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What is Addiction?
Addiction is a devastating condition that can affect indivisibles, friends and family. Addiction can be to a variety of things; alcohol, drugs, food, spending gambling, the internet, sex and many other things. The addictive cycle can be broken and people can recover. Understanding the physiological, emotional, psychosocial and spiritual aspects of addiction is essential to the recovery process. Below is a brief description of a number of addictions.
Yet only 2.6 million of those who needed treatment—received it at a specialty facility.
According to the Substance Abuse and Mental Health Services Administration’s (SAMHSA’s) National Survey on Drug Use and Health,1 23.5 million persons aged 12 or older needed treatment for an illicit drug or alcohol abuse problem in 2009 (9.3 percent of persons aged 12 or older). Of these, only 2.6 million—11.2 percent of those who needed treatment—received it at a specialty facility.
There is a continuum of alcohol abuse. This ranges from use, abuse, dependence and addiction. There are many physical and psychological factors that come into play when trying to define where someone may fall on the continuum. Tolerance and Withdrawl symptoms are common diagnostic criteria. The difficult question for people to ask themselves is this; “am I in control or is the alcohol in control?”
Common signs of alcoholism include:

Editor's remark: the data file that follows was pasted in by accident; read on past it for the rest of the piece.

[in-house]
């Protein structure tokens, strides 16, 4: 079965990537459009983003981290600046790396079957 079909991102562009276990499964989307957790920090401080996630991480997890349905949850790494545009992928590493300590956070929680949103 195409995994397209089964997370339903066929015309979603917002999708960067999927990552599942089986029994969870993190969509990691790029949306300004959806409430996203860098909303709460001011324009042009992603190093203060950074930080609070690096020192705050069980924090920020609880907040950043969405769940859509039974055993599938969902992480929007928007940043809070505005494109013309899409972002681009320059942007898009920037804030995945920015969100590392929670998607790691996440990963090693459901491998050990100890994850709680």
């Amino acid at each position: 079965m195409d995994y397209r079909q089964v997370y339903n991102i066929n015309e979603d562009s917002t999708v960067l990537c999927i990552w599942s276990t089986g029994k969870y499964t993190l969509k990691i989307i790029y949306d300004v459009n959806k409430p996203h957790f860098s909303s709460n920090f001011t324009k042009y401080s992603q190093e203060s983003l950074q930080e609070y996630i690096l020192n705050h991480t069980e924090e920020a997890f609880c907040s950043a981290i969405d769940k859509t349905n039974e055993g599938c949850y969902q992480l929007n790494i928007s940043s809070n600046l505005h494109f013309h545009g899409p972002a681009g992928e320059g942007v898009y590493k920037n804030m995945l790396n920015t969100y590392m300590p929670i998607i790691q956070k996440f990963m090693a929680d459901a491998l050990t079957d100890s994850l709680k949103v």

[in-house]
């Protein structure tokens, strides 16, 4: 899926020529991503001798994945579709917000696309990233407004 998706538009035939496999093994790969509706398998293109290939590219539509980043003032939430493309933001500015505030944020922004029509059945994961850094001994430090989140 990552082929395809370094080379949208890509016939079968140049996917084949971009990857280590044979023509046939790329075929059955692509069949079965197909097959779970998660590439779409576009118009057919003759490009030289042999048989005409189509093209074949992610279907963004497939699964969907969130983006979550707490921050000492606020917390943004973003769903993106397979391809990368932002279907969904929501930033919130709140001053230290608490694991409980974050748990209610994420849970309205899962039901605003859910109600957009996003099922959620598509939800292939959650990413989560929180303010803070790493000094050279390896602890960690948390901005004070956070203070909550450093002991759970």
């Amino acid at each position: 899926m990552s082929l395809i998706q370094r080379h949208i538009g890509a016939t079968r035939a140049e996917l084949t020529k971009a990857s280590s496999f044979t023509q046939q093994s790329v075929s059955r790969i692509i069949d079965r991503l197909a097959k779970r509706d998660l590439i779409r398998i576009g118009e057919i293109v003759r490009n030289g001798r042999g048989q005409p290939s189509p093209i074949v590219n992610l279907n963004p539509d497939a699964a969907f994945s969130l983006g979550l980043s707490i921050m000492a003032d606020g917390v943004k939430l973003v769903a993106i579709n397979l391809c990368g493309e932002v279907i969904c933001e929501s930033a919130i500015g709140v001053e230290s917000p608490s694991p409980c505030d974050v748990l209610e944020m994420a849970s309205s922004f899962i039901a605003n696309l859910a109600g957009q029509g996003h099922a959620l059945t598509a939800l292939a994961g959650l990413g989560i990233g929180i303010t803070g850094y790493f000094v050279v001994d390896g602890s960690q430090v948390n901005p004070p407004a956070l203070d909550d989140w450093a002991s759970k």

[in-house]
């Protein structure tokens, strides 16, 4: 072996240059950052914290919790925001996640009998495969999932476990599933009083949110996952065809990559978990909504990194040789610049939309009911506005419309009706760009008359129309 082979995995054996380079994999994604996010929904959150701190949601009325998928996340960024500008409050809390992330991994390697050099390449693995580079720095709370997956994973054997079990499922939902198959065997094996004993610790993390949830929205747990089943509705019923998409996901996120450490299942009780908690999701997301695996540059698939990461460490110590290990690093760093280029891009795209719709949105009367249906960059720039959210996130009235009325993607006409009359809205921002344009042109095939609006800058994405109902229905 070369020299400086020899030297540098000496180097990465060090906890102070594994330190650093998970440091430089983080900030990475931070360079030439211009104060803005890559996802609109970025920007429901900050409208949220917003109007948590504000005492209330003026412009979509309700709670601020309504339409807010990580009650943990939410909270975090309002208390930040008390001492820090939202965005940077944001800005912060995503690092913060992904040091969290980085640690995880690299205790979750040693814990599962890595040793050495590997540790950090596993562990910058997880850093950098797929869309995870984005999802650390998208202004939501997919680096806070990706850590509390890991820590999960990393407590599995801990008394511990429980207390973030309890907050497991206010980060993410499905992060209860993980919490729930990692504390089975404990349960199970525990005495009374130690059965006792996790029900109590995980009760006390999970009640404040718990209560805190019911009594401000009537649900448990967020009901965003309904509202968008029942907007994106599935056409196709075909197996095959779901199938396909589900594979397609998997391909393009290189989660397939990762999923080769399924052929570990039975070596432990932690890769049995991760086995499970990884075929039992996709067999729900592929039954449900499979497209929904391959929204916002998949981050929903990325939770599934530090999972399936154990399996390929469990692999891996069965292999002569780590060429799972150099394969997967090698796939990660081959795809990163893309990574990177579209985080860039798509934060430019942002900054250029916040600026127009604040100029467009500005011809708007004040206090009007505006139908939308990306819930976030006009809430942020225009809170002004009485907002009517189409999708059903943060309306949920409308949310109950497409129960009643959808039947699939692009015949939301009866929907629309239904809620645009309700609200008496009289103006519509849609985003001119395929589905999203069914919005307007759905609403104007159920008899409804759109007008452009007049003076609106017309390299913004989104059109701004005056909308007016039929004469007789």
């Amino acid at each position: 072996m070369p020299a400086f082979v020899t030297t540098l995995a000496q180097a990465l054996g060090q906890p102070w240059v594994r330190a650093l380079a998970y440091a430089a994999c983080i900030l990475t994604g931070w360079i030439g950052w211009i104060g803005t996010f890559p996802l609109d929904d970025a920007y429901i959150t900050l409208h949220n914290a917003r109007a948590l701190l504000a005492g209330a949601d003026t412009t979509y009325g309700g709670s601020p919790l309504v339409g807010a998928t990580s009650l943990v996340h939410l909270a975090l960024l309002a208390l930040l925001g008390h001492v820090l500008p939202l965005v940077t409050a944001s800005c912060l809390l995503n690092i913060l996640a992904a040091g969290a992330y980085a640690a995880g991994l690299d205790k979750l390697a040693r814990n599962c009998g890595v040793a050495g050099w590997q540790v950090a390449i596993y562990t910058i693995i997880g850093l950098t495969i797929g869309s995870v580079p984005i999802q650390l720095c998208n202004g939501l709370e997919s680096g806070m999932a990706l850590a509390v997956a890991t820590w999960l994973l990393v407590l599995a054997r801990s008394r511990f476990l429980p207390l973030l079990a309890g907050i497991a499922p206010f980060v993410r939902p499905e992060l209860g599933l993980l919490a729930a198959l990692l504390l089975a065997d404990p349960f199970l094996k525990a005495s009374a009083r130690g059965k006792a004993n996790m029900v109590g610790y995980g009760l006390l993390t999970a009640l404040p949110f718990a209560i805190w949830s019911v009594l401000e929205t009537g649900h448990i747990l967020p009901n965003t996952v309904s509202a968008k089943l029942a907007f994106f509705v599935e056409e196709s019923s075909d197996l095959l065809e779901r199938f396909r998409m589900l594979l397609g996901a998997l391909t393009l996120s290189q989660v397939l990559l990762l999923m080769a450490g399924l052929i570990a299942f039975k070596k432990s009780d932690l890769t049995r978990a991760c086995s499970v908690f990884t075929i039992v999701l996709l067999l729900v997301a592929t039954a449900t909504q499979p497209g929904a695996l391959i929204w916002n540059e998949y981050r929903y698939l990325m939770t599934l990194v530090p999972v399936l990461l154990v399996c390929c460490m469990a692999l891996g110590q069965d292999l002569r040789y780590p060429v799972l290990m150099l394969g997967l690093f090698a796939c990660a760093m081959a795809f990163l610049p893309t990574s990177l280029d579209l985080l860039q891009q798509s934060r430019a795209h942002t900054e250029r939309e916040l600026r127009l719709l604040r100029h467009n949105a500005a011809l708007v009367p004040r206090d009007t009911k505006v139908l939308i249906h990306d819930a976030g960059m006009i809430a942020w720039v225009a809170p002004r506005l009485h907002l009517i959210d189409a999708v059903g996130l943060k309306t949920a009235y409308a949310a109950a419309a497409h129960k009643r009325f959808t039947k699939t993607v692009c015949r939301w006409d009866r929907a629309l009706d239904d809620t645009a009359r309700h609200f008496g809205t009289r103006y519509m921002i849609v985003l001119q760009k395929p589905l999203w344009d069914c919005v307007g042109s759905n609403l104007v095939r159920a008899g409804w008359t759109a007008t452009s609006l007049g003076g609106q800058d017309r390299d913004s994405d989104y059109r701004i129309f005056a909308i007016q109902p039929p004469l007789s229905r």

- Being unable to control alcohol consumption
- Craving alcohol when you’re not drinking
- Putting alcohol above personal responsibilities
- Feeling the need to keep drinking more
- Spending a substantial amount of money on alcohol
- Behaving differently after drinking
Drug addiction is a chronic disease characterized by compulsive, or uncontrollable, drug seeking and use despite harmful consequences and changes in the brain, which can be long lasting. These changes in the brain can lead to the harmful behaviors seen in people who use drugs.
The Mayo Clinic has defined compulsive Gambling as an uncontrollable urge to keep gambling despite the toll it takes on your life. Gambling means that one is willing to risk something you value in the hope of getting something of even greater value.
Gambling can stimulate the brain’s reward system much like drugs or alcohol can, leading to addiction. If you have a problem with compulsive gambling, you may continually chase bets that lead to losses, hide your behavior, deplete savings, accumulate debt, or even resort to theft or fraud to support your addiction.
Compulsive gambling is a serious condition that can destroy lives. Although treating compulsive gambling can be challenging, many people who struggle with compulsive gambling have found help through professional treatment.
Recovery From Addiction:
The addictions named above are only a few of the most common addictions that people suffer from. There are many others. Often times what happens is that when a person is in treatment form one addiction, they replace it with another. Addiction needs to be treated holistically, and not just by treating the symptoms of one disorder.
Cognitive Behavioral Therapy can work well in helping people change behaviors and identify thoughts that effect feelings and behavioral. Nutritional counseling and lifestyle change are important to treatment of addictions. Stress management and education about alternative ways to deal with stress is critical. Group support is an important element.